You may or may not have heard of this weekend’s debacle from the Proceedings of the National Academy of Sciences (They promoted a paper using images of women appearing to have an orgasm. Though the paper was an ovulation experiment in rabbits. Do they have any women involved in the social media process over there? Yikes.) I hold the new EIC in high regard, and I imagine she’ll get to the bottom of this. But it reminds me of a thing I’ve been meaning to address here for a while.
I suspect a lot of us are teaching animal behavior and behavioral ecology very badly, whenever it comes to our own species.
It’s bad enough that most of us are thrown into the classroom with scant training in pedagogy. But for those of us who are teaching about animal behavior (either as part of an introductory sequence, or in a specialty class of its own), we haven’t received any training about how to talk about human beings when we’re talking about animal behavior. I think this puts us in a pedagogical and rhetorical minefield.
I am, to some extent, a scholar of animal behavior. I mean, the word “behavior’ appears in the title of my dissertation, and I occasionally publish research about animal behavior. Involving ants. I’m not an anthropologist, nor a sociologist, nor a psychologist. I’m not even close to being any of those things. I think that’s true for nearly all of us teaching biology courses. Yet, nonetheless, when you put us in a classroom with students and we’re teaching about animal behavior, the probability of discussing the behavior of human beings is nestled in the neighborhood of inevitable, unavoidable, and right in front of us. Even if we don’t bring up human behavior when discussing animal behavior, our students will mention it. And if they don’t mention it, then at least for some of them, it will be on their minds.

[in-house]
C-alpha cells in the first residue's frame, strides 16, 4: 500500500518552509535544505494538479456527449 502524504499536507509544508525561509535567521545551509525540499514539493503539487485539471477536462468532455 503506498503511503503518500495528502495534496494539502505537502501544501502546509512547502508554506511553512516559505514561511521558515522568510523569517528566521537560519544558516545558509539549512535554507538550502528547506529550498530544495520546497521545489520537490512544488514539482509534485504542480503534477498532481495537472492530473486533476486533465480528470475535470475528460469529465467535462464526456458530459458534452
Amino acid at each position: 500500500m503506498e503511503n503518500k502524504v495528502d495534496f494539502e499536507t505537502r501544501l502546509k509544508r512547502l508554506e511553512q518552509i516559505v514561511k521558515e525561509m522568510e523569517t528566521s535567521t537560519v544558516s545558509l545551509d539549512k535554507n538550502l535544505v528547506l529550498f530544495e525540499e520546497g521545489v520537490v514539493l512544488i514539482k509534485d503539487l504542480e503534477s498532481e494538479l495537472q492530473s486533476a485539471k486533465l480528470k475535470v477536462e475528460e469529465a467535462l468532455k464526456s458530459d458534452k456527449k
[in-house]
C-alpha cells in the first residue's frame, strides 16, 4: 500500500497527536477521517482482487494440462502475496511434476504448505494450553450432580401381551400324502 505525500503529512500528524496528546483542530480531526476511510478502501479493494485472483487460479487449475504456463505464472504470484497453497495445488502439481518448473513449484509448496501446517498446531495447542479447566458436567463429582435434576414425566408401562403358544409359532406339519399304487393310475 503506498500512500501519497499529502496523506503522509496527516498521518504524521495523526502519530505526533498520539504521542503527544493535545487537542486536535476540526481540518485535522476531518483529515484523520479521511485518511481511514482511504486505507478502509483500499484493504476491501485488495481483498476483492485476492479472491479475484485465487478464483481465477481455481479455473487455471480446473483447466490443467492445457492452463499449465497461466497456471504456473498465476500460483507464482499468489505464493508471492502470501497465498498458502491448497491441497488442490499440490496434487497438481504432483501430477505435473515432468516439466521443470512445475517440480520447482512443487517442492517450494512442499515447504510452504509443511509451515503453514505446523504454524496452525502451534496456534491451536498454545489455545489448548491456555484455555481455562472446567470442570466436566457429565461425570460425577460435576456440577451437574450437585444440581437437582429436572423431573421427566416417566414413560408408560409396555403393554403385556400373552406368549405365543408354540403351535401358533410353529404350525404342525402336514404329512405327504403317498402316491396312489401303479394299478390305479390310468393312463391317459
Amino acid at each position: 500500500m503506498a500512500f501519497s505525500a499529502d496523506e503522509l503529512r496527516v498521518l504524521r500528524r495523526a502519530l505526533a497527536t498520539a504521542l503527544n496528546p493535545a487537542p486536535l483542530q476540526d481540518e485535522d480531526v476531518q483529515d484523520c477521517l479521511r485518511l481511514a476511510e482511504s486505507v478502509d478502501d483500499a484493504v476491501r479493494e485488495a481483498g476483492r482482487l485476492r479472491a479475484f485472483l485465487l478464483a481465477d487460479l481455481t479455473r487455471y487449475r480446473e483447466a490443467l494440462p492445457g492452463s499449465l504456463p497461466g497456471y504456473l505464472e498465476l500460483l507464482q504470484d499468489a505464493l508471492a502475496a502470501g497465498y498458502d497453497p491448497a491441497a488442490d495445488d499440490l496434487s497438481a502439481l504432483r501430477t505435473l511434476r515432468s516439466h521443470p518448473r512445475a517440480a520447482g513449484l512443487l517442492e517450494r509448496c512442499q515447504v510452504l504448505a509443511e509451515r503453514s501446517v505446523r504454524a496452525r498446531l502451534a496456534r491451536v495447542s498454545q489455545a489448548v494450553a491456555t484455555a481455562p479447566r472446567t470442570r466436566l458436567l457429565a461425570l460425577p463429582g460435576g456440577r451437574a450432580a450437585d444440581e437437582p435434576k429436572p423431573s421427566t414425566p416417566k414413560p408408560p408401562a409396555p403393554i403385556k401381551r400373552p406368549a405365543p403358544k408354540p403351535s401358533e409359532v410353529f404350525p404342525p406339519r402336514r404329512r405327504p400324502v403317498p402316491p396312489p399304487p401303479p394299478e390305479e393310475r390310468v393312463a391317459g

After all, we are animals.
When we step into a classroom discuss animal behavior or behavioral ecology, we need to prepare ourselves in advance, so that we know how we are going to address the application of animal behavioral theories to humans. I think we need to identify what lies within our expertise and what lies beyond, and be sure to not profess in realms that are beyond our training. We need to provide context where it is needed, and make sure that we can appropriately conceptualize ideas as students bring them up.
This really matters when it comes to theories in animal behavior involving power, dominance, hierarchies, sex, reproduction, fighting, and the like.
When it comes to foraging behavior, then I’m fine with using an example involving lines at the grocery store to illustrate the ideal free distribution, and discussing the division of labor among roommates when it comes to task partitioning, and talking about how many grocery bags we choose to carry at once when it comes to priorities affecting decisions.